Painted sometime between 1490 and 1510, The Garden of Earthly Delights is perhaps Hieronymus Bosch’s most ambitious work. Formed of three panels and totalling almost four metres in length, the triptych is a dizzyingly detailed and delightfully surreal work, the possible meanings of which have kept scholars busy for centuries.
The left panel — sometimes referred to as the Joining of Adam and Eve — is home to a paradise-like scene from the Garden of Eden, most likely of that moment in which God presents Eve to Adam. Although it clearly has its routes in the Biblical story, Bosch’s particular take on it — with its strange beasts, Adam’s almost-lustful gaze – is unlike anything else depicted in the history of Western art. The middle panel, the largest of the three, seems to continue from the “first” (the triptych is most likely meant to be read from left to right), with their skylines matching up. The settings also seem to echo each other, though the middle panel is quite different in tone. Here the scene is one of unbridled frolic, the landscape teeming with naked figures, along with various oversized animals, plants, and enormous fruit — a mixture of the real and fantastical. With so many cavorting nudes there is an undoubtedly erotic element to the panel, yet one shot through with a feeling of innocence. According to the Bosch scholar Wilhelm Fraenger, this eroticism is of ambiguous import, at once an allegory of spiritual transition and a playground of corruption. Chromatically the right panel differs markedly from the others and is clearly a depiction of Hell, a familiar setting for the works of Bosch. And he doesn’t hold back. The scene screams with weird and nightmarish imagery: knife-wielding giant ears, man-eating bird-monsters, unwanted advances from a porcine nun, and in one remarkable tableau, a giant pink monster singing from a musical score emblazoned on a human backside.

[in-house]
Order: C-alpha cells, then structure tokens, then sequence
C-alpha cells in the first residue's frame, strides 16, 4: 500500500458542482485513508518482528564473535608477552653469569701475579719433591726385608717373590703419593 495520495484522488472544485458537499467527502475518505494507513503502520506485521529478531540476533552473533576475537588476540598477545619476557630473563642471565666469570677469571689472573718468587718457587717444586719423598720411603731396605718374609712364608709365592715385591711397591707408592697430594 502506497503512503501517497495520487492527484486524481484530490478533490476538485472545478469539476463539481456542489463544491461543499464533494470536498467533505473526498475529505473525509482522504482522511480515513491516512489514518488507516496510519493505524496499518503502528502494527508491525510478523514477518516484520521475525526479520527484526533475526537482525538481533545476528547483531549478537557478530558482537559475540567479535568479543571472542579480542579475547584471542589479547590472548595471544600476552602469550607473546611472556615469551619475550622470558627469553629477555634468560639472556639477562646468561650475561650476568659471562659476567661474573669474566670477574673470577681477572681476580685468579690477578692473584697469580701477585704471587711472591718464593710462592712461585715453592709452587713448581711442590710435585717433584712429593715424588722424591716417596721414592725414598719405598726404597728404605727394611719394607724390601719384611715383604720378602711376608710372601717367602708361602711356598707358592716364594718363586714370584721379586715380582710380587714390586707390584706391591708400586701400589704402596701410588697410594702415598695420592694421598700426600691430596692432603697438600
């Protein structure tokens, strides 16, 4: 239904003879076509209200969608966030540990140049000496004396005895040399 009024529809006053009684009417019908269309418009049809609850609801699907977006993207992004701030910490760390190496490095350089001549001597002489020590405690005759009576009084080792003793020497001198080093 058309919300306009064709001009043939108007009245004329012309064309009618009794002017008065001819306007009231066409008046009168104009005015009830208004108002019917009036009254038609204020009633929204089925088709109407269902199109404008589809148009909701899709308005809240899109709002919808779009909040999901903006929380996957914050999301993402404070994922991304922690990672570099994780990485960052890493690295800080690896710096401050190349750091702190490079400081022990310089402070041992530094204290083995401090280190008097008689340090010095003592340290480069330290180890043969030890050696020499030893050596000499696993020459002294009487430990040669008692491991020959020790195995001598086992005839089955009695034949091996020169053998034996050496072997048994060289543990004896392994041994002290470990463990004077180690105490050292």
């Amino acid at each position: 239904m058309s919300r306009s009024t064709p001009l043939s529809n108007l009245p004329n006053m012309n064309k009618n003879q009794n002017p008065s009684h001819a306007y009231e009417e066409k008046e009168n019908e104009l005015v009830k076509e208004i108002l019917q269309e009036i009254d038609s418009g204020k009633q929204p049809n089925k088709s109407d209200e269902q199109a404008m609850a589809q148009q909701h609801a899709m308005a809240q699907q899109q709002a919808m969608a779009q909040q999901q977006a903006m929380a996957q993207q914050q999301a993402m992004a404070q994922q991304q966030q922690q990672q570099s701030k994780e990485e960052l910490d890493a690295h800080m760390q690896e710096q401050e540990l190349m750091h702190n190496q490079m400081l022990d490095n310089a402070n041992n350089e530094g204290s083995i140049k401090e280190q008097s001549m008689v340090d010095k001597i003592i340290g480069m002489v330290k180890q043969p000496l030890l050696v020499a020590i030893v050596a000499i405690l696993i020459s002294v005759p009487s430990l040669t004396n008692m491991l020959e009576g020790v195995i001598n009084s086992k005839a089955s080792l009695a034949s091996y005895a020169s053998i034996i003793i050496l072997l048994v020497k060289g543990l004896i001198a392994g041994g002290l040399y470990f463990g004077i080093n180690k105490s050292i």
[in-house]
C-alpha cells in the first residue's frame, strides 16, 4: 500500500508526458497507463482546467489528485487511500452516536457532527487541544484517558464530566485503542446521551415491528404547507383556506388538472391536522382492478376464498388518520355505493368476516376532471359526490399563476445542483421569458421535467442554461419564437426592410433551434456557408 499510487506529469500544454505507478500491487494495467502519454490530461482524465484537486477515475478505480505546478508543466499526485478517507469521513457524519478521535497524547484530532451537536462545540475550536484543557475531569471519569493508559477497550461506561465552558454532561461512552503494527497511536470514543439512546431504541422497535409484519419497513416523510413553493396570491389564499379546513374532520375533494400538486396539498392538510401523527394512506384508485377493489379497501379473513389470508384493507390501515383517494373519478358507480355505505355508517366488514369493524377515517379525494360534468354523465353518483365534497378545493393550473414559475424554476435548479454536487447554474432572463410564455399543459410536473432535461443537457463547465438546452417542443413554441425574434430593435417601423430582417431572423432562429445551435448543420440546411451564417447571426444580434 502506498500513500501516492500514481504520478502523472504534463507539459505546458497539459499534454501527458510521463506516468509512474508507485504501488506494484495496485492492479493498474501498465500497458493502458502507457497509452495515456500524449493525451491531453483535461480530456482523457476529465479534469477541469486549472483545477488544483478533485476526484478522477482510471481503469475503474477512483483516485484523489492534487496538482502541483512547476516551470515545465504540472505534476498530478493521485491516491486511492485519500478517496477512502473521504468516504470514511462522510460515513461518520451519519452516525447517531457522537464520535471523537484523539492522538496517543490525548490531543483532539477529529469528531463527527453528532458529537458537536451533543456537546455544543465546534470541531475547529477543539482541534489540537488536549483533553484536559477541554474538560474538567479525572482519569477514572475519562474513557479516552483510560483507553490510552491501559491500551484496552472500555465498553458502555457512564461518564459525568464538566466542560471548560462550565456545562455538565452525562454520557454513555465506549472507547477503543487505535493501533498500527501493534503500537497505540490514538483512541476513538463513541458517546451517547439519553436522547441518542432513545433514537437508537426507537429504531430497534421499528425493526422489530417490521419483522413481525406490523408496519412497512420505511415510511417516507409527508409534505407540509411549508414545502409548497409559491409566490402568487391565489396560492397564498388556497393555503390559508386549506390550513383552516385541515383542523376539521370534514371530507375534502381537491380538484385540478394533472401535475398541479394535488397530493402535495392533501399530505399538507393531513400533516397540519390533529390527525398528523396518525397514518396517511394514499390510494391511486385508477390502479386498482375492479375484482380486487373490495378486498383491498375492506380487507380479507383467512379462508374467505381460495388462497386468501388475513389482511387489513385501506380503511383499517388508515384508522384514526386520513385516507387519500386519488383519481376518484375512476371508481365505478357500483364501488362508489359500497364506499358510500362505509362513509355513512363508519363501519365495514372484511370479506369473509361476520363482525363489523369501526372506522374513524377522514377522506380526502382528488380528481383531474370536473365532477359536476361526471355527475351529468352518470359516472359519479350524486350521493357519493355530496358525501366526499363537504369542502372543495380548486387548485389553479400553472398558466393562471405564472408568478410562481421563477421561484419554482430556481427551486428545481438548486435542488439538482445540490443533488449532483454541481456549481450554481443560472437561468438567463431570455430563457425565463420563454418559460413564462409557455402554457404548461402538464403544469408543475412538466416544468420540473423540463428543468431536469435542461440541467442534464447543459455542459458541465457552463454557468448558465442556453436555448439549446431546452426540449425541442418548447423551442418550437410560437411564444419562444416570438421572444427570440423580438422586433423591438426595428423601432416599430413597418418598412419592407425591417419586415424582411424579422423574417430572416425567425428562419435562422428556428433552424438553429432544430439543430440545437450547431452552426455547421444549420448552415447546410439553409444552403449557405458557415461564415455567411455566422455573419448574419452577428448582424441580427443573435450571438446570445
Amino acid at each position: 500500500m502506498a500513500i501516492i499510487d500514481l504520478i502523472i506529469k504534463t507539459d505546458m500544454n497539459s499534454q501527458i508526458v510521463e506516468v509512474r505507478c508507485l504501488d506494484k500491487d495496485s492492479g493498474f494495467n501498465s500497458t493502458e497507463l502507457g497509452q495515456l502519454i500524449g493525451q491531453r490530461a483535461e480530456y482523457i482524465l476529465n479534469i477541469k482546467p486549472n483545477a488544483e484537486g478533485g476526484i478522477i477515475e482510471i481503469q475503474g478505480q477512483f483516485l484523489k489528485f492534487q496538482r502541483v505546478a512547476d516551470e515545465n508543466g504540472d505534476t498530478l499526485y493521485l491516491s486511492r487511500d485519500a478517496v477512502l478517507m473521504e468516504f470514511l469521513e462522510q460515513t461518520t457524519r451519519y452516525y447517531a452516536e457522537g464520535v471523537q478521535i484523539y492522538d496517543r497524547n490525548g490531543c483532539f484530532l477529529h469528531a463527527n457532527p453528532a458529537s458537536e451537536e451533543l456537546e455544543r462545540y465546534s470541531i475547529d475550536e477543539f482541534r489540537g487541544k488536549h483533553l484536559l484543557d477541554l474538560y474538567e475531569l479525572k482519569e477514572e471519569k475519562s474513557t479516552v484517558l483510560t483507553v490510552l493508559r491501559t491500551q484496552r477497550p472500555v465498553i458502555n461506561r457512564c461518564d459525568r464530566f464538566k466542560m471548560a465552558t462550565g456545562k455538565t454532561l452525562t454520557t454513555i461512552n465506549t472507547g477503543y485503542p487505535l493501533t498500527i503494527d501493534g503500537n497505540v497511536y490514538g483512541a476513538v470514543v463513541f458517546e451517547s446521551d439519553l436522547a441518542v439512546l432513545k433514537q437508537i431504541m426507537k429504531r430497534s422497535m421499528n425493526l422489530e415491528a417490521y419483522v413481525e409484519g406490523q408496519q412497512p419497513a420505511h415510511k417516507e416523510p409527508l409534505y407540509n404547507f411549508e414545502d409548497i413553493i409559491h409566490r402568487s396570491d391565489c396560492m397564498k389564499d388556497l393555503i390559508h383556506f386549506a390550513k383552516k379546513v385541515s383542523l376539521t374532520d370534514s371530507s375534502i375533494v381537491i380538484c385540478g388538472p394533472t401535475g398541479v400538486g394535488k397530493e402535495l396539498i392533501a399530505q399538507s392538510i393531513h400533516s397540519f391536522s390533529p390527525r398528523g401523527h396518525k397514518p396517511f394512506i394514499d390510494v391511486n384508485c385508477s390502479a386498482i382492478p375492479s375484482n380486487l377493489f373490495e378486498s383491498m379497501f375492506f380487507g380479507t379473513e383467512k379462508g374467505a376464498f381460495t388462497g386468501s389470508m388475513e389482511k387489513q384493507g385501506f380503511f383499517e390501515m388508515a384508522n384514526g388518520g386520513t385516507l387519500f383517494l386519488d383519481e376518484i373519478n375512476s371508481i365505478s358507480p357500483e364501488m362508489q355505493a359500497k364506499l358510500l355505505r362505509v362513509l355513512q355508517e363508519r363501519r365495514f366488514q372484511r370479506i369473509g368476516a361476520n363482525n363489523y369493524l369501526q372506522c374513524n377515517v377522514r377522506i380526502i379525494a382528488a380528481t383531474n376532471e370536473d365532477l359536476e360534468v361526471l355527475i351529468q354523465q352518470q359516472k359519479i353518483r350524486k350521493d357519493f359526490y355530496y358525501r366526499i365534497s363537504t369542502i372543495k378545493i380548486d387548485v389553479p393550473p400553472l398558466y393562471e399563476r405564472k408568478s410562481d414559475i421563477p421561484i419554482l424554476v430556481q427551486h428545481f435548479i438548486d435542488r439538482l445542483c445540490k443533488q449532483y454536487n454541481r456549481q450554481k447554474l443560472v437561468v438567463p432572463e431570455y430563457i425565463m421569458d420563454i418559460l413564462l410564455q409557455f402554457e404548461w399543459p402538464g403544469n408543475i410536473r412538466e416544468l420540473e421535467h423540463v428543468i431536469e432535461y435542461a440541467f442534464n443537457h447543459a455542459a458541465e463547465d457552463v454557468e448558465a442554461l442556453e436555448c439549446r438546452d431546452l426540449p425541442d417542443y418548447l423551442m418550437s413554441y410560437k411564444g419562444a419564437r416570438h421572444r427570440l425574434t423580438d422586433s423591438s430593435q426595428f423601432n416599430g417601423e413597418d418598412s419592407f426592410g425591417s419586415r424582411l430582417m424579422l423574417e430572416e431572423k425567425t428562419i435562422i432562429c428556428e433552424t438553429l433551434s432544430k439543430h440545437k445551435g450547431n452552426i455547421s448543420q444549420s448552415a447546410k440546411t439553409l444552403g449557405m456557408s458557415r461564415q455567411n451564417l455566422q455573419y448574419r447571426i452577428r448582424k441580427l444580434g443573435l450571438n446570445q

Closing up the left and right panel reveals the exterior panels of the piece: what is almost certainly a depiction of the creation of the world. The tiny figure of God can be seen in the upper left hand corner, and above him is inscribed a quote from Psalm 33 — Ipse dixit, et facta sunt: ipse mandāvit, et creāta sunt — For he spake and it was done; he commanded, and it stood fast.
In celebration of the 500th anniversary of Bosch’s death (he died on 9 August 1516), we offer up a selection of details from this his most famous picture. By doing so we hope to show a little of his genius and encourage you to explore this remarkable work for yourselves. For those with a strong internet connection (we couldn’t actually manage it ourselves) we highly recommend having a go at downloading the enormous digital version (more than 30,000 pixels wide) here on Wikimedia Commons.